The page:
Bluestocking Journal

Real history, through the eyes of a fictional person

Tag: cemeteries

Saturday, December 28, 1912

Local antiquities are now on display in the rotunda of the Champaign postoffice, including an old envelope bearing the postmark of West Urbana, the original name of Champaign. It is dated April 8, 1856.

A silver dollar was found in the brain of the father who was killed, along with his family, in the horrible Christmas train accident. The portion of the skull in which resided the dollar was overlooked at first, having been flung to a different location. “The coin will be kept by relatives as a sad, as well as curious, memento of the fatality.” The little girl who survived has regained consciousness and is improving; her first words upon awakening were, “Hurrah for Santa Claus!” The family was buried today in a single grave at Mount Hope cemetery.

A sixteen-year-old girl has confessed to having set fire to the same Brooklyn building seven times. “I don’t know why I did it, only I just love to watch the flames. The blaze is so pretty,” she said. “But I do not mean any harm by it.”

Advertisements

Wednesday, December 11, 1912

This story is so very sad!

“Sterling, Dec. 11—Consigned to a hut in the middle of the cemetery Ralph Hitch of Morrison has been left to live or die as the case may be. Hitch is dangerously ill of smallpox which is infecting the western part of the county. Being a batchelor, Hitch had no place to go when he was taken ill and the city having no pest house search was made for a suitable place. The only available building was an abandoned hut in the cemetery. Here the officials left him, placing groceries and fuel within his reach. No one can be found to attend him and he has been left alone with only the tombstones as companions, to fight out as best he may his battle for life.”

Thursday, November 14, 1912

James Cain, a farmer, appeared at the Lewis store where Margaret Lowry works as a bookkeeper and asked to escort her home. Months earlier she had rejected him, and so she refused, but he persisted until she agreed. On South Randolph street near her home, he exclaimed, “This is a good place,” and hit her twice on the back of the head with a hammer. Her condition is critical. The mangled body of her attacker, which could only be identified by his ring and hat, was found scattered along the Illinois Central track; it is believed to be a suicide.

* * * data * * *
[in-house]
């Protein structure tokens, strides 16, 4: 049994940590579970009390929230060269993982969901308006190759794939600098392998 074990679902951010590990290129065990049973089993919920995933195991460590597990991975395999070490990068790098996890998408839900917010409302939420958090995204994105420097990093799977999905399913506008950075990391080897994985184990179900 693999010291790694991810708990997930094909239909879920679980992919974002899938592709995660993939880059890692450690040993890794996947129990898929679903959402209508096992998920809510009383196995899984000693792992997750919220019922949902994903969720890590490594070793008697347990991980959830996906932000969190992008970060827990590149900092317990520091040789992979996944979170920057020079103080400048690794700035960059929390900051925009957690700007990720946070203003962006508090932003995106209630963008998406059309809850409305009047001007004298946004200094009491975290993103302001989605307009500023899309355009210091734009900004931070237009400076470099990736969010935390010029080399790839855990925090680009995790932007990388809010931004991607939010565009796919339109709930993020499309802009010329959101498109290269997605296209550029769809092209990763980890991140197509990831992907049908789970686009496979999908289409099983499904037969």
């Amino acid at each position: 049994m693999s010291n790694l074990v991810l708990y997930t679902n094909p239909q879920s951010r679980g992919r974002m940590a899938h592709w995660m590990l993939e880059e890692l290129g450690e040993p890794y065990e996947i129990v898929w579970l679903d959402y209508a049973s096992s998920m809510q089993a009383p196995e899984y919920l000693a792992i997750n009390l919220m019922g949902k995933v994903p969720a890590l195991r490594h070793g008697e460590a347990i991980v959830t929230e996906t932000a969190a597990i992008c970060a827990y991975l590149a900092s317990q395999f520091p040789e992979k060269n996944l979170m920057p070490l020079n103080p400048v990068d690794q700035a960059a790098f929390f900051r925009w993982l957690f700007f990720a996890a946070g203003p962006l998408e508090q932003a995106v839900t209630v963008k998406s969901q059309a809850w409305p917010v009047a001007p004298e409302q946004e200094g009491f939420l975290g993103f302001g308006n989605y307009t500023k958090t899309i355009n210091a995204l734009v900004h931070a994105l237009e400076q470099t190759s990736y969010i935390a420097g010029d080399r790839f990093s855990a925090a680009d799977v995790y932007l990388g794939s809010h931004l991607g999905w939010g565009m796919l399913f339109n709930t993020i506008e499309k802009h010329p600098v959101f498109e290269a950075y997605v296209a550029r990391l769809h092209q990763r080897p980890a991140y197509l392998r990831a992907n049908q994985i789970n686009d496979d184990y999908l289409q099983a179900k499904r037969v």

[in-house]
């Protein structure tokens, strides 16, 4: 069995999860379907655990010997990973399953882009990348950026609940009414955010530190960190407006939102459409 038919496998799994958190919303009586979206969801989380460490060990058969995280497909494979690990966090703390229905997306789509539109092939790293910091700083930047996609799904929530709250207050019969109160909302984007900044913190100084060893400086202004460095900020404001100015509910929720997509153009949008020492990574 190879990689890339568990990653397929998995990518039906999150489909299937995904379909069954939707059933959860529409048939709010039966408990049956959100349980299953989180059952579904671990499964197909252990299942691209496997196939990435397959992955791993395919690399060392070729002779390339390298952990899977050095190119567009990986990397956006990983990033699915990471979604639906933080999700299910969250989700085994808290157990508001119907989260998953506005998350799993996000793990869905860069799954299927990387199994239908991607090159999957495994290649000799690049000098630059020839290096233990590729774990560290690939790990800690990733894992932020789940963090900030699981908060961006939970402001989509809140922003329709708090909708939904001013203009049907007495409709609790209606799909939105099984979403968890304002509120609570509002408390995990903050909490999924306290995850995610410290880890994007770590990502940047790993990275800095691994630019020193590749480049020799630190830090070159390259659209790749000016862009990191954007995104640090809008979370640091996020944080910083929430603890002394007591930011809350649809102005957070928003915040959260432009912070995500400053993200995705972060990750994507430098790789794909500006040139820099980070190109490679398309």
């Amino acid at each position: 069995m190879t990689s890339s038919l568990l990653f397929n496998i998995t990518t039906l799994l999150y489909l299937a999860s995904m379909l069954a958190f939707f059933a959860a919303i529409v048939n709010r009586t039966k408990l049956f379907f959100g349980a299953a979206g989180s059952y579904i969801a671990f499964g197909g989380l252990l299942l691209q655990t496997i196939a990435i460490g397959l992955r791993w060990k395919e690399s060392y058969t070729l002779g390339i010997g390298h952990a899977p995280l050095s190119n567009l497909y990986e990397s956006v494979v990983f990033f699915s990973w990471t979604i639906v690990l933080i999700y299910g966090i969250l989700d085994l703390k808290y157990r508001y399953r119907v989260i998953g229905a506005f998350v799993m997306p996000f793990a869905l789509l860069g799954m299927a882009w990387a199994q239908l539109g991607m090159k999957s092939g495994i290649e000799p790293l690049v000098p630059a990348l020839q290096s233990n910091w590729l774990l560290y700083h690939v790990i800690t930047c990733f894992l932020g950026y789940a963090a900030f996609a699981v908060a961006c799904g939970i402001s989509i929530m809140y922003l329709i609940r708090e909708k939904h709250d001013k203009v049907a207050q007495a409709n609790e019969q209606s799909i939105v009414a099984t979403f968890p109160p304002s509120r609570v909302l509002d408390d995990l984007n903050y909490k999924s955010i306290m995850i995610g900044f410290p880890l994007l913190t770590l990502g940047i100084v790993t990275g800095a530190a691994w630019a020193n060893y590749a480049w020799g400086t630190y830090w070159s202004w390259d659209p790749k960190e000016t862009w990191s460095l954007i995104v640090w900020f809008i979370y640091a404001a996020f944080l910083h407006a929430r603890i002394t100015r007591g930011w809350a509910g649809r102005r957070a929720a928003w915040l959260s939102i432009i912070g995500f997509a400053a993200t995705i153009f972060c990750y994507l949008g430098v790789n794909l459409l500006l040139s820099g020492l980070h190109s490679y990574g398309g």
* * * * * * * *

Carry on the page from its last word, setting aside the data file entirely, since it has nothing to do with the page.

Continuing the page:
James Eaton, the man who went mad with drink on election day and tried to kill a man at the polling place, was arrested yesterday. He was at the side of his dying baby and pleaded to be allowed to stay, but he was taken to the jail.

A Chicago woman was placing lighted blessed candles on the graves of relatives, when her clothing caught fire. A man ran to her and wrapped her in his overcoat, quenching the flames, but she was fatally injured.

After those stories of horror, I don’t know what to make of this next one. At first I thought it might be a made-up story because of the names. In Philadelphia, Magistrate Coward decided that it is no crime to call a policeman a “gink.” Policeman Pill of the vice squad had arrested Jack Hanlon, a former pugilist, whom he accused of calling him a gink while Pill was on duty. Said the judge, “I’m called worse things than that a dozen times a day. I don’t care how you take it. If that is all that the man said you had no right to arrest him.” During cross-examination by Hanlon’s lawyer, Pill admitted that he did not even know what the word meant.

Monday, November 11, 1912

The unsuccessful grocery-store burglar from Friday night returned during the day Sunday and stole about $2 from the cash register. The Danville bloodhounds failed to arrive Friday, but last evening dogs arrived from Paxton and followed a trail to the vicinity of the Champaign gas house, where they lost the scent.

Five hold-ups occurred in Champaign Saturday evening, with particularly bad results for a wealthy retired farmer, who was knocked unconscious and sustained severe scalp wounds. The perpetrators are believed to be two well-dressed white men. The robberies occurred on North Walnut street, on East Main street, and in the Washington street subway.

A motorcyclist drove his machine through the ranks of the Odd Fellows attending the funeral of Andrew J. Dunlap at the First Christian church yesterday, as they prepared to leave for the Mount Hope cemetery. The man was recognized, and a warrant was issued for his arrest.

I had no idea that the Urbana youth football team was called the Microbes. They were beaten 44 to 0 yesterday by the Champaign Stars on the Lynn street gridiron. Perhaps they ought to change their name to something larger.